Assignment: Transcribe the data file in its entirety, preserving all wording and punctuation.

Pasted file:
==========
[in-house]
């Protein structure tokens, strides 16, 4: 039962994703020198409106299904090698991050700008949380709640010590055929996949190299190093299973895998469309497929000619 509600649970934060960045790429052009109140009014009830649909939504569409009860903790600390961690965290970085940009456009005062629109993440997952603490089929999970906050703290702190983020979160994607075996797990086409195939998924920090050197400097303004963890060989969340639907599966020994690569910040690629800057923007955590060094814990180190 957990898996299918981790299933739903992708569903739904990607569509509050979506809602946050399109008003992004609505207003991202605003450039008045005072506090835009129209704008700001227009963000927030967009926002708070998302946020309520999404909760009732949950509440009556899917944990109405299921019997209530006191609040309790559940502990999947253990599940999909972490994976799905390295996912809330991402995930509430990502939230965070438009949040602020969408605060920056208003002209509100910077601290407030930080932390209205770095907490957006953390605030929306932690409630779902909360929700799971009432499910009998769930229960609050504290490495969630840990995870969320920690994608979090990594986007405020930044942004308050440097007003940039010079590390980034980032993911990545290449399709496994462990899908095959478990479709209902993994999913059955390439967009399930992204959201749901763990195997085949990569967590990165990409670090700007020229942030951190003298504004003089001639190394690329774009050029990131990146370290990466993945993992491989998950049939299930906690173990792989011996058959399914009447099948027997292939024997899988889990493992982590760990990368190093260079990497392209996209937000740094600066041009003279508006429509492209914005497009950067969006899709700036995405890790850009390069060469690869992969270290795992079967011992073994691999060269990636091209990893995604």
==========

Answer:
[in-house]
């Protein structure tokens, strides 16, 4: 039962994703020198409106299904090698991050700008949380709640010590055929996949190299190093299973895998469309497929000619 509600649970934060960045790429052009109140009014009830649909939504569409009860903790600390961690965290970085940009456009005062629109993440997952603490089929999970906050703290702190983020979160994607075996797990086409195939998924920090050197400097303004963890060989969340639907599966020994690569910040690629800057923007955590060094814990180190 957990898996299918981790299933739903992708569903739904990607569509509050979506809602946050399109008003992004609505207003991202605003450039008045005072506090835009129209704008700001227009963000927030967009926002708070998302946020309520999404909760009732949950509440009556899917944990109405299921019997209530006191609040309790559940502990999947253990599940999909972490994976799905390295996912809330991402995930509430990502939230965070438009949040602020969408605060920056208003002209509100910077601290407030930080932390209205770095907490957006953390605030929306932690409630779902909360929700799971009432499910009998769930229960609050504290490495969630840990995870969320920690994608979090990594986007405020930044942004308050440097007003940039010079590390980034980032993911990545290449399709496994462990899908095959478990479709209902993994999913059955390439967009399930992204959201749901763990195997085949990569967590990165990409670090700007020229942030951190003298504004003089001639190394690329774009050029990131990146370290990466993945993992491989998950049939299930906690173990792989011996058959399914009447099948027997292939024997899988889990493992982590760990990368190093260079990497392209996209937000740094600066041009003279508006429509492209914005497009950067969006899709700036995405890790850009390069060469690869992969270290795992079967011992073994691999060269990636091209990893995604």